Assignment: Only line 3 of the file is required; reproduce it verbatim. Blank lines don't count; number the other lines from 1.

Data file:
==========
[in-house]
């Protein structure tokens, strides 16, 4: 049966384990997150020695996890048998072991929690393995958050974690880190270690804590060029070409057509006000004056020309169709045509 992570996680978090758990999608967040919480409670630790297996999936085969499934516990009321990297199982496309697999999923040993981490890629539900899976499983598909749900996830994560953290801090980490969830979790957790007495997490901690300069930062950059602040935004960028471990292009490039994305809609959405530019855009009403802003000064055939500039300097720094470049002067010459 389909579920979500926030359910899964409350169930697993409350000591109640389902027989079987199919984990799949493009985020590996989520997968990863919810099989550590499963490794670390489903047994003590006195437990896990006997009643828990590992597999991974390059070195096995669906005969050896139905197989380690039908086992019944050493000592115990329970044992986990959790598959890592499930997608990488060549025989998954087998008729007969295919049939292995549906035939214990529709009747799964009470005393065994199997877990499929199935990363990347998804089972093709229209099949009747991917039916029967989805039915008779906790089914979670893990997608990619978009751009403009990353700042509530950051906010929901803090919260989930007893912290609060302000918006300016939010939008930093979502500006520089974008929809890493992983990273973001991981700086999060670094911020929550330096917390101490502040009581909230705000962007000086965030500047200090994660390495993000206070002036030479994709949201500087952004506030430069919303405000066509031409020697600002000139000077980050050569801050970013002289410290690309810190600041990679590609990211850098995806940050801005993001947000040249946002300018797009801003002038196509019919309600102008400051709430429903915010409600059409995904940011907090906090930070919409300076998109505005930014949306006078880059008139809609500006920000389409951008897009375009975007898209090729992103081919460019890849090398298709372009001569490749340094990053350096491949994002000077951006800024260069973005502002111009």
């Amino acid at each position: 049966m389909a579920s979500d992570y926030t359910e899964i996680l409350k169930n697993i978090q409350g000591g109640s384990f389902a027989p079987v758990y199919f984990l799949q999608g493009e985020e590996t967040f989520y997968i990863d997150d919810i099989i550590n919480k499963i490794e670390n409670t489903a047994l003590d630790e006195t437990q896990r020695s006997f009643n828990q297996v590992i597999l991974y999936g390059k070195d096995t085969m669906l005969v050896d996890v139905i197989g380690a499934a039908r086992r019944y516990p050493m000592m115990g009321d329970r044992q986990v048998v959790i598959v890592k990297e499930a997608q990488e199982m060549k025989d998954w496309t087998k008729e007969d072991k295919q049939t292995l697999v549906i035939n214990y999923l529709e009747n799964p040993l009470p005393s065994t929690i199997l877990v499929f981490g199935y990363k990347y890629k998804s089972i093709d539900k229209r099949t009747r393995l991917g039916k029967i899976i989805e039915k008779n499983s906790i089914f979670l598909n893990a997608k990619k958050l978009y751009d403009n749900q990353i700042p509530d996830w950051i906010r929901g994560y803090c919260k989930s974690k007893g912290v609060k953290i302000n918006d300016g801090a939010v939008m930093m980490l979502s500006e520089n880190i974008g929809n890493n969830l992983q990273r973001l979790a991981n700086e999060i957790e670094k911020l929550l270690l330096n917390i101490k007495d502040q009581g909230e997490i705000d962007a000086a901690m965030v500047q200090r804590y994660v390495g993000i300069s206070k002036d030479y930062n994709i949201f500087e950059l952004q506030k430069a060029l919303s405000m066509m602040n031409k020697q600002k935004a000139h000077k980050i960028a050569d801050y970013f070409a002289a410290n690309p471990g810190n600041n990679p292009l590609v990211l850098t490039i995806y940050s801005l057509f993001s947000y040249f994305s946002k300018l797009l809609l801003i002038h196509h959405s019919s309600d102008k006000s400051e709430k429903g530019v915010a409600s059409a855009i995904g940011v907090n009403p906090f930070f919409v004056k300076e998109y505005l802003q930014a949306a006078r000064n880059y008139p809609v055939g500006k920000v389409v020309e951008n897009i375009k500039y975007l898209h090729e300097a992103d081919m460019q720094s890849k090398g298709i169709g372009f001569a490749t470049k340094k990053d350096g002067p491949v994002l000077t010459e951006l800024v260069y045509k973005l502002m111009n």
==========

């Amino acid at each position: 049966m389909a579920s979500d992570y926030t359910e899964i996680l409350k169930n697993i978090q409350g000591g109640s384990f389902a027989p079987v758990y199919f984990l799949q999608g493009e985020e590996t967040f989520y997968i990863d997150d919810i099989i550590n919480k499963i490794e670390n409670t489903a047994l003590d630790e006195t437990q896990r020695s006997f009643n828990q297996v590992i597999l991974y999936g390059k070195d096995t085969m669906l005969v050896d996890v139905i197989g380690a499934a039908r086992r019944y516990p050493m000592m115990g009321d329970r044992q986990v048998v959790i598959v890592k990297e499930a997608q990488e199982m060549k025989d998954w496309t087998k008729e007969d072991k295919q049939t292995l697999v549906i035939n214990y999923l529709e009747n799964p040993l009470p005393s065994t929690i199997l877990v499929f981490g199935y990363k990347y890629k998804s089972i093709d539900k229209r099949t009747r393995l991917g039916k029967i899976i989805e039915k008779n499983s906790i089914f979670l598909n893990a997608k990619k958050l978009y751009d403009n749900q990353i700042p509530d996830w950051i906010r929901g994560y803090c919260k989930s974690k007893g912290v609060k953290i302000n918006d300016g801090a939010v939008m930093m980490l979502s500006e520089n880190i974008g929809n890493n969830l992983q990273r973001l979790a991981n700086e999060i957790e670094k911020l929550l270690l330096n917390i101490k007495d502040q009581g909230e997490i705000d962007a000086a901690m965030v500047q200090r804590y994660v390495g993000i300069s206070k002036d030479y930062n994709i949201f500087e950059l952004q506030k430069a060029l919303s405000m066509m602040n031409k020697q600002k935004a000139h000077k980050i960028a050569d801050y970013f070409a002289a410290n690309p471990g810190n600041n990679p292009l590609v990211l850098t490039i995806y940050s801005l057509f993001s947000y040249f994305s946002k300018l797009l809609l801003i002038h196509h959405s019919s309600d102008k006000s400051e709430k429903g530019v915010a409600s059409a855009i995904g940011v907090n009403p906090f930070f919409v004056k300076e998109y505005l802003q930014a949306a006078r000064n880059y008139p809609v055939g500006k920000v389409v020309e951008n897009i375009k500039y975007l898209h090729e300097a992103d081919m460019q720094s890849k090398g298709i169709g372009f001569a490749t470049k340094k990053d350096g002067p491949v994002l000077t010459e951006l800024v260069y045509k973005l502002m111009n």